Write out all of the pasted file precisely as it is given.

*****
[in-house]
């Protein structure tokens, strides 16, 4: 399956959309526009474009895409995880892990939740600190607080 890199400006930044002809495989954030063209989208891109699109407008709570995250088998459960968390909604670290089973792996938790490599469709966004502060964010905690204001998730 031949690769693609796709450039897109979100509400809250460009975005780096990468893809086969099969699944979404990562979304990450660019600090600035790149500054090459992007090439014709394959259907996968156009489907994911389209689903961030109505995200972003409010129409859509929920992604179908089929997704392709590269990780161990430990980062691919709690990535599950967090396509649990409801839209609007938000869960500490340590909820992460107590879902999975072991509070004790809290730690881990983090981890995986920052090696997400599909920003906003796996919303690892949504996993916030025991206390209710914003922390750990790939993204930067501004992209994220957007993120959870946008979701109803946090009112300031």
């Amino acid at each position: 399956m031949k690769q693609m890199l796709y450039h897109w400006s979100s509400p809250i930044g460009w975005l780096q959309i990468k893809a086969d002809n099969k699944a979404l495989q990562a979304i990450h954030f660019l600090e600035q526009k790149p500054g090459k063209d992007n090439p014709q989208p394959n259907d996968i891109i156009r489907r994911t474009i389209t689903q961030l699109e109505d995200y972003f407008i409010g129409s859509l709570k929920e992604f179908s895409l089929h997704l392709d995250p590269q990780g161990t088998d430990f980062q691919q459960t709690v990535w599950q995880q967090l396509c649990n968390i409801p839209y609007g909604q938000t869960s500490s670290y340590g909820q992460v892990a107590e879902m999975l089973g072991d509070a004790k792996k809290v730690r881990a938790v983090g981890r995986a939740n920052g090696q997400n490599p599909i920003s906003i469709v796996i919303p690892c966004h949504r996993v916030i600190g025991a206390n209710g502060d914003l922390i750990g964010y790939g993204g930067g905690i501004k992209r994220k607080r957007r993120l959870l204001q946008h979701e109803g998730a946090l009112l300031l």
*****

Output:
[in-house]
């Protein structure tokens, strides 16, 4: 399956959309526009474009895409995880892990939740600190607080 890199400006930044002809495989954030063209989208891109699109407008709570995250088998459960968390909604670290089973792996938790490599469709966004502060964010905690204001998730 031949690769693609796709450039897109979100509400809250460009975005780096990468893809086969099969699944979404990562979304990450660019600090600035790149500054090459992007090439014709394959259907996968156009489907994911389209689903961030109505995200972003409010129409859509929920992604179908089929997704392709590269990780161990430990980062691919709690990535599950967090396509649990409801839209609007938000869960500490340590909820992460107590879902999975072991509070004790809290730690881990983090981890995986920052090696997400599909920003906003796996919303690892949504996993916030025991206390209710914003922390750990790939993204930067501004992209994220957007993120959870946008979701109803946090009112300031």
């Amino acid at each position: 399956m031949k690769q693609m890199l796709y450039h897109w400006s979100s509400p809250i930044g460009w975005l780096q959309i990468k893809a086969d002809n099969k699944a979404l495989q990562a979304i990450h954030f660019l600090e600035q526009k790149p500054g090459k063209d992007n090439p014709q989208p394959n259907d996968i891109i156009r489907r994911t474009i389209t689903q961030l699109e109505d995200y972003f407008i409010g129409s859509l709570k929920e992604f179908s895409l089929h997704l392709d995250p590269q990780g161990t088998d430990f980062q691919q459960t709690v990535w599950q995880q967090l396509c649990n968390i409801p839209y609007g909604q938000t869960s500490s670290y340590g909820q992460v892990a107590e879902m999975l089973g072991d509070a004790k792996k809290v730690r881990a938790v983090g981890r995986a939740n920052g090696q997400n490599p599909i920003s906003i469709v796996i919303p690892c966004h949504r996993v916030i600190g025991a206390n209710g502060d914003l922390i750990g964010y790939g993204g930067g905690i501004k992209r994220k607080r957007r993120l959870l204001q946008h979701e109803g998730a946090l009112l300031l």